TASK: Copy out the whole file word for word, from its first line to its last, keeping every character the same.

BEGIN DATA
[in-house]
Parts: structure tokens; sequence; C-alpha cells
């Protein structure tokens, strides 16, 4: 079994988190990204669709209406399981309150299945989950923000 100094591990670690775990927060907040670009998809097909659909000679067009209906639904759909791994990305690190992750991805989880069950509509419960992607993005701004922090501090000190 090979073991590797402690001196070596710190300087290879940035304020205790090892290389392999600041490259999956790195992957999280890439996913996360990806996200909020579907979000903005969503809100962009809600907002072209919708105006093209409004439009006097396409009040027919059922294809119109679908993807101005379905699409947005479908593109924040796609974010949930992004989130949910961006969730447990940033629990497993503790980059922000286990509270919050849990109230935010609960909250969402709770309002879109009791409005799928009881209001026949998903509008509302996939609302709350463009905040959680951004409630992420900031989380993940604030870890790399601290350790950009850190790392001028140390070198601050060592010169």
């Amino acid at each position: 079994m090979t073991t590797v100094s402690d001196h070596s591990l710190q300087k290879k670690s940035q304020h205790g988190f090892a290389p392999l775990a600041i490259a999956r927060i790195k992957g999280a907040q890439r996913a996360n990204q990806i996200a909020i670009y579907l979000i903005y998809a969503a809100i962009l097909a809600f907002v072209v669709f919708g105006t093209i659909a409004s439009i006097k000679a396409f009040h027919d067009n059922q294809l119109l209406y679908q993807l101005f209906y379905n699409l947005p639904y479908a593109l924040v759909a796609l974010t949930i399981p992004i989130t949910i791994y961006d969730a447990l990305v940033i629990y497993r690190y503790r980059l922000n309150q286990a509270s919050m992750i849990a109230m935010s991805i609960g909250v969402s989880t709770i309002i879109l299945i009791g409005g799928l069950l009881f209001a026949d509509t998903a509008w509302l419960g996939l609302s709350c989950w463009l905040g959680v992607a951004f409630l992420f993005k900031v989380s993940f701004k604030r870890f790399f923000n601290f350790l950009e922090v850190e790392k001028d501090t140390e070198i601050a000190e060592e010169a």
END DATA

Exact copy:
[in-house]
Parts: structure tokens; sequence; C-alpha cells
């Protein structure tokens, strides 16, 4: 079994988190990204669709209406399981309150299945989950923000 100094591990670690775990927060907040670009998809097909659909000679067009209906639904759909791994990305690190992750991805989880069950509509419960992607993005701004922090501090000190 090979073991590797402690001196070596710190300087290879940035304020205790090892290389392999600041490259999956790195992957999280890439996913996360990806996200909020579907979000903005969503809100962009809600907002072209919708105006093209409004439009006097396409009040027919059922294809119109679908993807101005379905699409947005479908593109924040796609974010949930992004989130949910961006969730447990940033629990497993503790980059922000286990509270919050849990109230935010609960909250969402709770309002879109009791409005799928009881209001026949998903509008509302996939609302709350463009905040959680951004409630992420900031989380993940604030870890790399601290350790950009850190790392001028140390070198601050060592010169």
């Amino acid at each position: 079994m090979t073991t590797v100094s402690d001196h070596s591990l710190q300087k290879k670690s940035q304020h205790g988190f090892a290389p392999l775990a600041i490259a999956r927060i790195k992957g999280a907040q890439r996913a996360n990204q990806i996200a909020i670009y579907l979000i903005y998809a969503a809100i962009l097909a809600f907002v072209v669709f919708g105006t093209i659909a409004s439009i006097k000679a396409f009040h027919d067009n059922q294809l119109l209406y679908q993807l101005f209906y379905n699409l947005p639904y479908a593109l924040v759909a796609l974010t949930i399981p992004i989130t949910i791994y961006d969730a447990l990305v940033i629990y497993r690190y503790r980059l922000n309150q286990a509270s919050m992750i849990a109230m935010s991805i609960g909250v969402s989880t709770i309002i879109l299945i009791g409005g799928l069950l009881f209001a026949d509509t998903a509008w509302l419960g996939l609302s709350c989950w463009l905040g959680v992607a951004f409630l992420f993005k900031v989380s993940f701004k604030r870890f790399f923000n601290f350790l950009e922090v850190e790392k001028d501090t140390e070198i601050a000190e060592e010169a």